CLOCKWISE, FROM TOP LEFT In Saskia’s bedroom, a decorative stuffed mushroom from Berry’s Cabana Jo and a quilt made by Freya; fence palings make raised vegetable beds behind the café; the 1966 painting marks a family connection on Freya’s side to John Olsen; botanical prints above an heirloom piano; Saxon and Mishka visit Peter Rabbit behind the café; Orson & Blake armchairs face a coffee table made by Jelle. CENTRE The kids run a pop-up stall outside Freya’s store. FACING PAGE Chairs from Austria surround an 18th-century French sycamore dining table.
The clincher was the inspired idea to open out two sides of the shed, install large sliding-glass doors and build decks out into the garden. Immediately this increased the natural light and the floor area. The deck, dappled with shade, becomes an extra room in the warmer months. The window seat at one end of the house, which affords a long view of trees and pasture, is one of Jelle’s favourite places to sit — “It’s a wonderful escape to come home to all this green and space.” Berry Sourdough was launched on the site of an old bakery almost 13 years ago. “It was about the authenticity of that old building and wanting to bake the type of bread I liked to eat,” Jelle explains. “Looking back, you can see how much things have changed. Berry is still a small town, but we have a vibrant and expanding food community.” Freya’s easy and eclectic approach to decorating is evident, from the heavy timber Chinese entry doors to the reindeer hide draped over a chesterfield sofa. Interesting objects, from cotton reels in a printer’s tray to deer antlers, straw hats hanging from wall pegs and a row of Dutch clogs in varying sizes by the back door, make for many talking points. “I fall in love with certain pieces and have to have them,” she says. “I take them home and make them fit.” It’s this ability to unearth the beautiful and interesting that draws visitors to Freya’s shop. Inspired by a Scottish tartan travelling rug, found when the family were on the road in Europe for three months last year, The Picnic Shed stocks an artful mix of old and new, vintage and contemporary, simple and elaborate. “There’s something for everyone,” Freya declares. How about a tartan picnic rug and one of those buff-brown boxes from the bakery, filled with macadamia caramel tarts? Berry Sourdough Café is at 23 Prince Alfred Street, Berry, NSW. (02) 4464 1617; berrysourdoughcafe.com.au The Picnic Shed is at the rear of the café. 0447 773 894; thepicnicshed.com.au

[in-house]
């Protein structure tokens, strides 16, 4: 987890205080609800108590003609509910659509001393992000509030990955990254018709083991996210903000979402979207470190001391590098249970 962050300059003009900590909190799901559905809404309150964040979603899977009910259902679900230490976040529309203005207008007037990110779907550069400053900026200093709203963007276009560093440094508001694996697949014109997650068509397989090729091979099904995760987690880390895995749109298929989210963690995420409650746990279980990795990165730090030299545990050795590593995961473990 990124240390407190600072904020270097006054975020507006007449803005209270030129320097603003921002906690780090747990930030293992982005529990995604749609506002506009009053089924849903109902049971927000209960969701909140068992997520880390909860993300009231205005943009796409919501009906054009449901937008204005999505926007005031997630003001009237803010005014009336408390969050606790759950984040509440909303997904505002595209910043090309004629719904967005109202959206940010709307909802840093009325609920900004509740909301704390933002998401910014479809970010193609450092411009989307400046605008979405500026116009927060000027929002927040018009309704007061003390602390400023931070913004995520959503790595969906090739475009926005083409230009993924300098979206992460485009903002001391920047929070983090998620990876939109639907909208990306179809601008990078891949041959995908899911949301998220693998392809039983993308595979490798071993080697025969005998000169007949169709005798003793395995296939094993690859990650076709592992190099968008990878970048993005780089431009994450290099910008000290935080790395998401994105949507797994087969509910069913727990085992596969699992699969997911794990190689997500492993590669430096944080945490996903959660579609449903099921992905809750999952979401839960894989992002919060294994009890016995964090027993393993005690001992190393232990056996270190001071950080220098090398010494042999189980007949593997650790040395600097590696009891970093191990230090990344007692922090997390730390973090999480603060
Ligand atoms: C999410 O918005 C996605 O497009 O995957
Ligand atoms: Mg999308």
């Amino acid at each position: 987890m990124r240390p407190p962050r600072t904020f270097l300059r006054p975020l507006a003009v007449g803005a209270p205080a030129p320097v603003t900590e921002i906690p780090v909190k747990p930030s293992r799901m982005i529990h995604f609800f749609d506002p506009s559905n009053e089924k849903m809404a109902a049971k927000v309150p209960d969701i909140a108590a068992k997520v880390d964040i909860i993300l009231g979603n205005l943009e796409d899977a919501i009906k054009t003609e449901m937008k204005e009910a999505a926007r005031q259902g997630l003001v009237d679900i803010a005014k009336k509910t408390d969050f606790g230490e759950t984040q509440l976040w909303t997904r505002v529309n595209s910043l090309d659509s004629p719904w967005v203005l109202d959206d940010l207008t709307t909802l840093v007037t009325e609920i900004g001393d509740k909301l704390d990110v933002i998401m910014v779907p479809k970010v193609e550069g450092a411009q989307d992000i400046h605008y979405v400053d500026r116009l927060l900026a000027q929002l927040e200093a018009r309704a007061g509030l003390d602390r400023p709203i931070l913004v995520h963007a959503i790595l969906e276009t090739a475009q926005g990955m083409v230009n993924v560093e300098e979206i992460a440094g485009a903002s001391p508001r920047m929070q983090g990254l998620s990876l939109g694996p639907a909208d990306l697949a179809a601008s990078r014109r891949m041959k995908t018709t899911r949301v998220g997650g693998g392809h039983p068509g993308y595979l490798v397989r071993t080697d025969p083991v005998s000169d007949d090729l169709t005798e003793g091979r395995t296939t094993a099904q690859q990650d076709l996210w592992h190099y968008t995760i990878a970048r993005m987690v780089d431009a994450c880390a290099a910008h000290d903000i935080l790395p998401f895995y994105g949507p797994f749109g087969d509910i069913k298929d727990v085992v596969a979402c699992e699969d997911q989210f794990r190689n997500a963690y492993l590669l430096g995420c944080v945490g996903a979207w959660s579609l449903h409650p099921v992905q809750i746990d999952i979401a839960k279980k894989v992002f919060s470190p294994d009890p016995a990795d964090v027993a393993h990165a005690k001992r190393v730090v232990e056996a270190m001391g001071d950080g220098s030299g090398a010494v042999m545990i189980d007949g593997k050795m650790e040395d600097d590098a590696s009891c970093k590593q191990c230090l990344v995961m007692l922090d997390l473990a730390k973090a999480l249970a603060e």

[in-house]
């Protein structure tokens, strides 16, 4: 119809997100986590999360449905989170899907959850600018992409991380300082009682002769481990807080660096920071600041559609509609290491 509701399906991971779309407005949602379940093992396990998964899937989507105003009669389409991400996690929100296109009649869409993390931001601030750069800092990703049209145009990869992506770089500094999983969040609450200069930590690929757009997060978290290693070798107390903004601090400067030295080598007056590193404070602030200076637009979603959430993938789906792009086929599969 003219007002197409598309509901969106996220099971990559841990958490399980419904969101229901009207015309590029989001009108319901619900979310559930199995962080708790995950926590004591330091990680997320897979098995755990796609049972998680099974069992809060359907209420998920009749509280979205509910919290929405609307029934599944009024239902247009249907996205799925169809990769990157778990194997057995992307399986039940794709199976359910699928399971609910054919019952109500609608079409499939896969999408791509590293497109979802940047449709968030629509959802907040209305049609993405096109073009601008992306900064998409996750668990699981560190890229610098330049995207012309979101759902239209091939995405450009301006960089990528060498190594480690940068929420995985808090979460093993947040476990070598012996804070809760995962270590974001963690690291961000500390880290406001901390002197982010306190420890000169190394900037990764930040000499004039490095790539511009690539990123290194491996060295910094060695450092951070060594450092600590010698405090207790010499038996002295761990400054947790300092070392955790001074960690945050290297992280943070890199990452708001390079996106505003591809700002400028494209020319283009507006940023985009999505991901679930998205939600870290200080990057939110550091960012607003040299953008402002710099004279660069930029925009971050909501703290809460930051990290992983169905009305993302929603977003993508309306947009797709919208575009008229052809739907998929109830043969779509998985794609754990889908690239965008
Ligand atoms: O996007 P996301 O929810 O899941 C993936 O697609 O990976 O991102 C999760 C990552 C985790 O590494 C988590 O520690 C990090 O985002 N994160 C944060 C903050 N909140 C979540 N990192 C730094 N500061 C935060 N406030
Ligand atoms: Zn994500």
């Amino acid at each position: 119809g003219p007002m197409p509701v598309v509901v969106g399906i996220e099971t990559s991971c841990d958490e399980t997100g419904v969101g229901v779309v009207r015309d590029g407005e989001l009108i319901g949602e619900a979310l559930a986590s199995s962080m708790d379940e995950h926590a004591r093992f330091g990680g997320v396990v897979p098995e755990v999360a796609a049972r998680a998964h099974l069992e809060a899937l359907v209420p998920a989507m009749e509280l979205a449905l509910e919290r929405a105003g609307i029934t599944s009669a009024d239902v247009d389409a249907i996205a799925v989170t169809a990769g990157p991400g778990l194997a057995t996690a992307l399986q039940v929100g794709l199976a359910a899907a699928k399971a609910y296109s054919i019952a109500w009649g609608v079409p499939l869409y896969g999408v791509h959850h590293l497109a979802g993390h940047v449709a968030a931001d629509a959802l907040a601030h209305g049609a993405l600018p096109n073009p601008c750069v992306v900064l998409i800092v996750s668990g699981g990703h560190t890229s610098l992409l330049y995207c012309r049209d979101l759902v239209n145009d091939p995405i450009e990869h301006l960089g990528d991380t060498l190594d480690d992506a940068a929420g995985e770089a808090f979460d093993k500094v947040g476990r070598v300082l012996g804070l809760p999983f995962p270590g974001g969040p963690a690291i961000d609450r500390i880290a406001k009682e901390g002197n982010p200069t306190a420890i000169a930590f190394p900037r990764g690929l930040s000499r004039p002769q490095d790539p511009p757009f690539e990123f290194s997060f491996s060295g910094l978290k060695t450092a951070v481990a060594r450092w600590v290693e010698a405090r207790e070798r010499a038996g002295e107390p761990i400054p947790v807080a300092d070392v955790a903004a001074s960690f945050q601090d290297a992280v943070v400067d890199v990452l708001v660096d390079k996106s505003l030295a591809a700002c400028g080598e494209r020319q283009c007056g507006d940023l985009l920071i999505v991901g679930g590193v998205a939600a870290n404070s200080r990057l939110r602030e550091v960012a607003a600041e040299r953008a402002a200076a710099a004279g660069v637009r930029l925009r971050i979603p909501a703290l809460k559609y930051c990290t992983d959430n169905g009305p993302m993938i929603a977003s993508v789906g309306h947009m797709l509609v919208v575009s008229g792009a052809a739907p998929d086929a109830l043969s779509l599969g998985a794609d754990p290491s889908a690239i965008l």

A painting by Freya’s mother, Annette Marshall, above an heirloom Japanese chest of drawers. “That’s an old iron hospital bed in our bedroom that I painted green,” Freya says. “It’s where the children can go if they have a bad dream or are not feeling well.”
Tableware from Melbourne’s Market Import on a rustic table made by Jelle. The 1950s Roadhaven caravan, Freya’s pride and joy, joins the family on holidays and also accommodates visitors.